11” x 17” Full Colour Posters, available also double-sided (for display on glass doors).
NEW Smaller-sized shelf talkers, full colour on card stock.
Available by request only. To order, please contact Amanda at 1-800-661-4559.
Every natural element known to man exists in the ocean. Kelp (seaweed)
concentrates these elements in its tissues and provides plants with more than 70
minerals, vitamins and enzymes.
Many scientific studies have determined what gardeners and farmers have known
for centuries: Seaweed, or kelp, is one of the most valuable soil conditioners in the
world. TerraLink’s granular kelp and kelp extract are derived from Ascophyllum
nodosum, the most widely researched kelp in the world. Our kelp is harvested
using sustainable practices from the pristine and productive waters off Nova Scotia and New Brunswick.
Benefits of added Kelp:
• Improved plant health with natural bio-stimulants.
• Increased plant resistance to environmental stresses such as drought and heat.
• Increased pest and disease resistance.
• Improved plants with bigger flowers and healthier, stronger leaves, stems and roots.
• Better tasting fruits and vegetables.
Our fertilizers with stabilized nitrogen aren’t coated products and don’t rely on microbial degradation to release nitrogen.
Stabilized nitrogen does not leach and is efficiently utilized by the plant. The result is that more of the nitrogen applied stays where it is intended for improved performance, value and environmental responsibility.
Benefits of Stabilized Nitrogen
• Protects against nitrogen loss caused by
leaching and volatilization.
• Environmentally sound, providing consistent
long term feeding and steady growth.
Humic acid is a component of humus that is naturally present in soil organic matter. It is extremely important in increasing and maintaining soil fertility.
What does humic acid do?
Possessing an overall negative charge, it attracts positively charged nutrients such as calcium, magnesium, potassium and ammonium (to name a few). Humus which contains this acid becomes a bank which holds nutrients and releases them in response to plant or beneficial microorganism needs.
Their molecules attract and bind with trace minerals that would otherwise be unavailable to the plant. As plant roots grow through the soil in search of nutrients, they feed on humus. Each plant root is surrounded by a halo of positively charged hydrogen ions that are a by-product of respiration. The root actually ‘bargains’ with the humus, exchanging some hydrogen ions for positively charged nutrient ions attached to the humus.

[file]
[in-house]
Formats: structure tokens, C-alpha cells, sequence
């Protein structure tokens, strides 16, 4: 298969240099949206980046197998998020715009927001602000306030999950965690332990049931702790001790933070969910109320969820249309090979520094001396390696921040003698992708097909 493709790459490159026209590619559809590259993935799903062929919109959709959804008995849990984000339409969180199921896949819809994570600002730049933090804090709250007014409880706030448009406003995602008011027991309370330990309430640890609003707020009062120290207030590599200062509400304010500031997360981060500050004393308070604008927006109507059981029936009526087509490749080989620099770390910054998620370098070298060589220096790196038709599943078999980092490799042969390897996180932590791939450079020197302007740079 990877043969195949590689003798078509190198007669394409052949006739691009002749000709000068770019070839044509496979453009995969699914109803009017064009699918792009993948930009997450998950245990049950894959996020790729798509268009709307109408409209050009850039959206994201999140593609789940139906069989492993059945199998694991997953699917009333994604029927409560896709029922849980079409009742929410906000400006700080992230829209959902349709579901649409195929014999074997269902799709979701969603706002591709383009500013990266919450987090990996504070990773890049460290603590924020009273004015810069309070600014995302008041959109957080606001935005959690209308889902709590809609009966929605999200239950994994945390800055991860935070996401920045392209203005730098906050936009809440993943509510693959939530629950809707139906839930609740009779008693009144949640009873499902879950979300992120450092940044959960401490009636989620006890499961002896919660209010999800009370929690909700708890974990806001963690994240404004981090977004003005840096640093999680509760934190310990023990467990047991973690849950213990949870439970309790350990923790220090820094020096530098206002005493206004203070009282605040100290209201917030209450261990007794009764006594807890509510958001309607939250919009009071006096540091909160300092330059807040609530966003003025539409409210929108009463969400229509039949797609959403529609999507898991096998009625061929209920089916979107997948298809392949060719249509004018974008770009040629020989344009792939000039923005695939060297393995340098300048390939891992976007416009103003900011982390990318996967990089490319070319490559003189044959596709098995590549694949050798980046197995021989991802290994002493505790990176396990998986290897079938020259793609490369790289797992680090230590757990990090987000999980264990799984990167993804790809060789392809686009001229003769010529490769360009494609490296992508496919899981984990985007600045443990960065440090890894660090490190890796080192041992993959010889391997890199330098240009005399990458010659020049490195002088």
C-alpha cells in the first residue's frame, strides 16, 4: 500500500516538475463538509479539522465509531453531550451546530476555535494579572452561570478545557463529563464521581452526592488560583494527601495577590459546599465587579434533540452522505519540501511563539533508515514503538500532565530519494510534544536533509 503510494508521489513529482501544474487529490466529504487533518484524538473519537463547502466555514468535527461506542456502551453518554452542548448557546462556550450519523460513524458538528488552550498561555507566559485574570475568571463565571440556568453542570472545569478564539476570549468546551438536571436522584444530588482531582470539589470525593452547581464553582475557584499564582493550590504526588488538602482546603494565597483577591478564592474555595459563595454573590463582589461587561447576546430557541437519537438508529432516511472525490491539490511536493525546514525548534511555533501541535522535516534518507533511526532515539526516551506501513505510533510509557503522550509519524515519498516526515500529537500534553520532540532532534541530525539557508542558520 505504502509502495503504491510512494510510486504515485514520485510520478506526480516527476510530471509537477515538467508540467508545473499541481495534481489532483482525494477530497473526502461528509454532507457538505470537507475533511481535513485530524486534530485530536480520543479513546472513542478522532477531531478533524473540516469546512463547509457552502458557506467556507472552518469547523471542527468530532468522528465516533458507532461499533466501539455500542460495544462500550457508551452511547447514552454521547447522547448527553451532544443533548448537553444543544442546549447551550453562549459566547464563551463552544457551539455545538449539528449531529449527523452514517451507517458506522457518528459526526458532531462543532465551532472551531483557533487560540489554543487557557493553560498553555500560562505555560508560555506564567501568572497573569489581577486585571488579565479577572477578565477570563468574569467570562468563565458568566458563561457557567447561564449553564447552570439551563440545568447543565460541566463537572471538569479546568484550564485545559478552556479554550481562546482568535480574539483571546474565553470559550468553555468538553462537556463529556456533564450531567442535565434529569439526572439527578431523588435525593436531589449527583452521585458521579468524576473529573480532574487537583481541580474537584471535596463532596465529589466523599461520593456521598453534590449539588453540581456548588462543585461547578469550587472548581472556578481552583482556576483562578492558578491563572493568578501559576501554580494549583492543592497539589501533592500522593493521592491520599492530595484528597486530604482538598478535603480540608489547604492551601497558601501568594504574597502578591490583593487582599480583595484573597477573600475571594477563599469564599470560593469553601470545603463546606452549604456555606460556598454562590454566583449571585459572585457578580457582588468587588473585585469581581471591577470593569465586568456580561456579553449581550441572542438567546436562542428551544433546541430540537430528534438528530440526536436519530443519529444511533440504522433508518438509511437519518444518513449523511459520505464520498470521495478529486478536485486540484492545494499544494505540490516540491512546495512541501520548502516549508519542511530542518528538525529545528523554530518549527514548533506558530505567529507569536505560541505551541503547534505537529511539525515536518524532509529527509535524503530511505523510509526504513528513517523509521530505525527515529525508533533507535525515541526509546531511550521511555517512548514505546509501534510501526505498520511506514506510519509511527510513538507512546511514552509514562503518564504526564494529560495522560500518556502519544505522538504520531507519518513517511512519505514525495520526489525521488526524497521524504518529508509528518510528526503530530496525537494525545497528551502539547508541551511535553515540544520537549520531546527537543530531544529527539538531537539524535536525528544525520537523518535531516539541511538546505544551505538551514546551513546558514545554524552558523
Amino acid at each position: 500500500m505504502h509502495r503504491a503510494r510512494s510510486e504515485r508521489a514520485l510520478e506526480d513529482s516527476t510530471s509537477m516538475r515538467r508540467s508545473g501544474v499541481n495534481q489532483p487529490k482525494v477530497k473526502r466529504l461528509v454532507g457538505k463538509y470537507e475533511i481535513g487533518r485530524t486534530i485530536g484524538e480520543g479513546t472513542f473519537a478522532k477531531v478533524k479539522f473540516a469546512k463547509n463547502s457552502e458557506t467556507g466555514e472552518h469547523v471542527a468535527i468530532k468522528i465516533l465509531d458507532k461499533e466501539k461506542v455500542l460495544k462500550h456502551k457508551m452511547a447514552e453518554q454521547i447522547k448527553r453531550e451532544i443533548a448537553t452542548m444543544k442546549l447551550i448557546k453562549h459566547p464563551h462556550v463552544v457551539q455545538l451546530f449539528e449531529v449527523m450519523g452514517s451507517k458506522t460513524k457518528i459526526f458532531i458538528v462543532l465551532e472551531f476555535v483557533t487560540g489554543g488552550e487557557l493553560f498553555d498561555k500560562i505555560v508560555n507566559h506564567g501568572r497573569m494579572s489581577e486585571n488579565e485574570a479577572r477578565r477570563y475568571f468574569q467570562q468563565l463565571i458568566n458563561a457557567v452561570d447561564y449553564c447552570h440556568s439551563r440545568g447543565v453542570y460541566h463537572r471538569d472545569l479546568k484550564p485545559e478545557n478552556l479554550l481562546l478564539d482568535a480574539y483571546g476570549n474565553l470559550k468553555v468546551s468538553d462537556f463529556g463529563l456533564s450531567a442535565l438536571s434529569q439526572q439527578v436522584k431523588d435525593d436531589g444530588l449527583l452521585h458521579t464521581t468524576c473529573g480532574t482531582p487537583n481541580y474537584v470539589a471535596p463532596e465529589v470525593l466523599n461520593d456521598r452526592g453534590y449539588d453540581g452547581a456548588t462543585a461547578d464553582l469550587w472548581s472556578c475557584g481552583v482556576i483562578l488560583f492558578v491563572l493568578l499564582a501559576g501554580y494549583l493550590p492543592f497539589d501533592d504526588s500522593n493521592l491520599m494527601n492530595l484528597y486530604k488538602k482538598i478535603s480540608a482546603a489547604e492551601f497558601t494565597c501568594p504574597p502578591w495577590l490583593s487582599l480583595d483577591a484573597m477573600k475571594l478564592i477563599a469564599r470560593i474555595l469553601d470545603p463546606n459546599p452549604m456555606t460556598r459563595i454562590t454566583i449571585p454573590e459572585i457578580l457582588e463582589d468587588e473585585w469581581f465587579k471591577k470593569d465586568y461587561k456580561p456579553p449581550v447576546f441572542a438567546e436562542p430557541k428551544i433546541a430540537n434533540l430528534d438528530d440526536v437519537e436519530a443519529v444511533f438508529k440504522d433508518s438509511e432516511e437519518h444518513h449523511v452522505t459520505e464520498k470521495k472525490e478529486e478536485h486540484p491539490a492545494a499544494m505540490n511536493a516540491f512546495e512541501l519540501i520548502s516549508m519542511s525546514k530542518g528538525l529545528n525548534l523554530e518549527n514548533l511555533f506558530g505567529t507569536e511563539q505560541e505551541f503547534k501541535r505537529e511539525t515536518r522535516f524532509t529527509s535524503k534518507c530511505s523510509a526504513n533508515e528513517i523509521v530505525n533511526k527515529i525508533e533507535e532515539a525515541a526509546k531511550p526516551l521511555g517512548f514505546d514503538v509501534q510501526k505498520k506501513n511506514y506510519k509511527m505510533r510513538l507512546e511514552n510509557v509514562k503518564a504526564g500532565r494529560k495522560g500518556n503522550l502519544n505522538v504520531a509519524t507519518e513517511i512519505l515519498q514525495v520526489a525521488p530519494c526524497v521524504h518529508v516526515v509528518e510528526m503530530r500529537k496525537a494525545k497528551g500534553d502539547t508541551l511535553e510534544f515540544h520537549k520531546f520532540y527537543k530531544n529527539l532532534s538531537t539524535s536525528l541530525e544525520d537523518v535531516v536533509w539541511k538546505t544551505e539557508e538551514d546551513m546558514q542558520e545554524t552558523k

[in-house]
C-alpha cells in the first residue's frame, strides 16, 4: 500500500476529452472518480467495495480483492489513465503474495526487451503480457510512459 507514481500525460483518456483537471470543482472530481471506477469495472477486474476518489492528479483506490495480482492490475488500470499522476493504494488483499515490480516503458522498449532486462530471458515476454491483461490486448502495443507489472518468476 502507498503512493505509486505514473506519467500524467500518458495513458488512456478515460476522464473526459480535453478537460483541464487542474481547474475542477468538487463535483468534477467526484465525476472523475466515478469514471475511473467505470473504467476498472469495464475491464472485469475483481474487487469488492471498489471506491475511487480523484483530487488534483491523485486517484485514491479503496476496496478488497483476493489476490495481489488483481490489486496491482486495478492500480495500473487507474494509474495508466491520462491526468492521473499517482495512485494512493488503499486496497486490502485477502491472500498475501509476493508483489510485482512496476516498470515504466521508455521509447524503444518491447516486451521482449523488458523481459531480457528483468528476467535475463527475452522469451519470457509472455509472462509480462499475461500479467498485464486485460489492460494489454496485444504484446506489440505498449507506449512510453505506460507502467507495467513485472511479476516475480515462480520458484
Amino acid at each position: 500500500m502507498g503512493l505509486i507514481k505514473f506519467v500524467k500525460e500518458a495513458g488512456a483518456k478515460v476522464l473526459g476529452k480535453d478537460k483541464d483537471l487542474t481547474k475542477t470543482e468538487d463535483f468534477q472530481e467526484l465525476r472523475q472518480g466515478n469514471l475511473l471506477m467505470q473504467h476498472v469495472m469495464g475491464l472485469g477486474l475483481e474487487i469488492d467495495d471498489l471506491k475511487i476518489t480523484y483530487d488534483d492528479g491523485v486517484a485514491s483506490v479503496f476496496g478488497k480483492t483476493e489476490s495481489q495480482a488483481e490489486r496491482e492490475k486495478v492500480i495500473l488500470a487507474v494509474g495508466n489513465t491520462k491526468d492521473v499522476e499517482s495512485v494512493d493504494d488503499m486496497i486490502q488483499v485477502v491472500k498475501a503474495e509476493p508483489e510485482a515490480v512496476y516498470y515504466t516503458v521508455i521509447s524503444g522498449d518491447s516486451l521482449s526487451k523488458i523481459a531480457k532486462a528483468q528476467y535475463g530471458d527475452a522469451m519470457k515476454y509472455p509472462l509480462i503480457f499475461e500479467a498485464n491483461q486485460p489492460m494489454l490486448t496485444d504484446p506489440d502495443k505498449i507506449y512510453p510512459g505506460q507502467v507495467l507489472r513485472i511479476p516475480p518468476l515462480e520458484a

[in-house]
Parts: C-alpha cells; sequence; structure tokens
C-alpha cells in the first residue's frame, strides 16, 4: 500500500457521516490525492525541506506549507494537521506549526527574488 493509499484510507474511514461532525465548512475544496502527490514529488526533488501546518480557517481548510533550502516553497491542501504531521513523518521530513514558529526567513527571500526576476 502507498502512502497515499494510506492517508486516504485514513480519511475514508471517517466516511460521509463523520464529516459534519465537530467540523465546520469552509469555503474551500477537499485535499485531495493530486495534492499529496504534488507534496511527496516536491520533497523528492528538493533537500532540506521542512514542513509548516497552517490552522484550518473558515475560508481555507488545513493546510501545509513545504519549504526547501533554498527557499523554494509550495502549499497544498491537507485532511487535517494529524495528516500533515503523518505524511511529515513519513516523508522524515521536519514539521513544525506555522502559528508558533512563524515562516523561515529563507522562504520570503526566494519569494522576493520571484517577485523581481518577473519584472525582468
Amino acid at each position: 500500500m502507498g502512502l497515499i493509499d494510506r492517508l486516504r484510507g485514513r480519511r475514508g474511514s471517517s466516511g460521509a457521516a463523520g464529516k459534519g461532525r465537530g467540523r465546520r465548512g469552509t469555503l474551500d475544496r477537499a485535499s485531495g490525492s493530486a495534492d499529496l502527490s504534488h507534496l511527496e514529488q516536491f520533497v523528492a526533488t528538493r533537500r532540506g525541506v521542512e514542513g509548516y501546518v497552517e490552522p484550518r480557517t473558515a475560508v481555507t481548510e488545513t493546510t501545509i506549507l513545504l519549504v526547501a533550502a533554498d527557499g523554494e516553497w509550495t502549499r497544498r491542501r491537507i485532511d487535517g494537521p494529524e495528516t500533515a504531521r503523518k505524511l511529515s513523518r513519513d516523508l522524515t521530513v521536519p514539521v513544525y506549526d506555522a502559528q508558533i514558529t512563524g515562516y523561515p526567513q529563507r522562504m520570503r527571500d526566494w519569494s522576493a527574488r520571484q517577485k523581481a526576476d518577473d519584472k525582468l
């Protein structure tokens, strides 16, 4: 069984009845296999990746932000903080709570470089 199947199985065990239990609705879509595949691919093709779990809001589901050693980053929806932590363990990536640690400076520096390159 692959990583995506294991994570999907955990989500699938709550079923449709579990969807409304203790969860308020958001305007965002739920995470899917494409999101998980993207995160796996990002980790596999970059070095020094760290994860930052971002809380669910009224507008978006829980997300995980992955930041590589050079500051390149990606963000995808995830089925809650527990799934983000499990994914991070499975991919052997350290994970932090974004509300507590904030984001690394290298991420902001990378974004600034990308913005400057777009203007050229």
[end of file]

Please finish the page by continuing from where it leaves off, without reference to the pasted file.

Humus also attracts water molecules which improves the soil’s moisture holding capacity and provides carbon as a source of energy to beneficial soil microbes. This results in an active, healthy soil.
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Plants require 16 essential nutrients in varying quantities in order to produce their own food through photosynthesis. The three nutrients required in the greatest quantity (called primary or macro nutrients) are Nitrogen (N), Phosphorus (P) and Potassium (K). Every fertilizer label will show the analysis as N-P-K. An analysis such as 18-6-12 contains by weight 18% Nitrogen, 6% Phosphorus (present as Phosphate) and 12% Potassium (present as Potash).
N- Nitrogen: Provides plants with the ability to produce more chlorophyll,
allowing them to grow quicker. Responsible for overall plant size and dark green colour.
P- Phosphorus: Aids in root development and increases flower and fruit production and bloom size. Useful during plant establishment and for encouragement of flowers.
K- Potassium: Guards the plant against diseases and aids in drought protection and cold tolerance. Also aids in root development and photosynthesis. Useful at the beginning
of summer and winter to protect from temperature extremes and to ‘harden-off’.
Secondary nutrients required in lesser quantities are Calcium (Ca), Magnesium (Mg) and Sulphur (S).
Calcium: Aids in formation and division of cells, encourages soil microbes, increases fruit set, prevents blossom end rot in tomatoes, cucumbers, zucchini and peppers. Magnesium: A key element of chlorophyll production. Makes phosphorus more available to plants.
Sulphur: Aids in development of amino acids, enzymes and vitamins. Increases seed production.
Micronutrients needed in very small quantities include Boron (B), Copper (Cu), Iron (Fe), Manganese (Mn), Molybdenum (Mo) and Zinc (Z). Also known as trace elements, micronutrients are often quickly leached out of sandy soils or in areas of high rainfall. Although needed in minuscule quantities, they are an integral part of plant health and development.
Rounding out the list of 16 essential nutrients are Chlorine, Carbon, Oxygen and Hydrogen.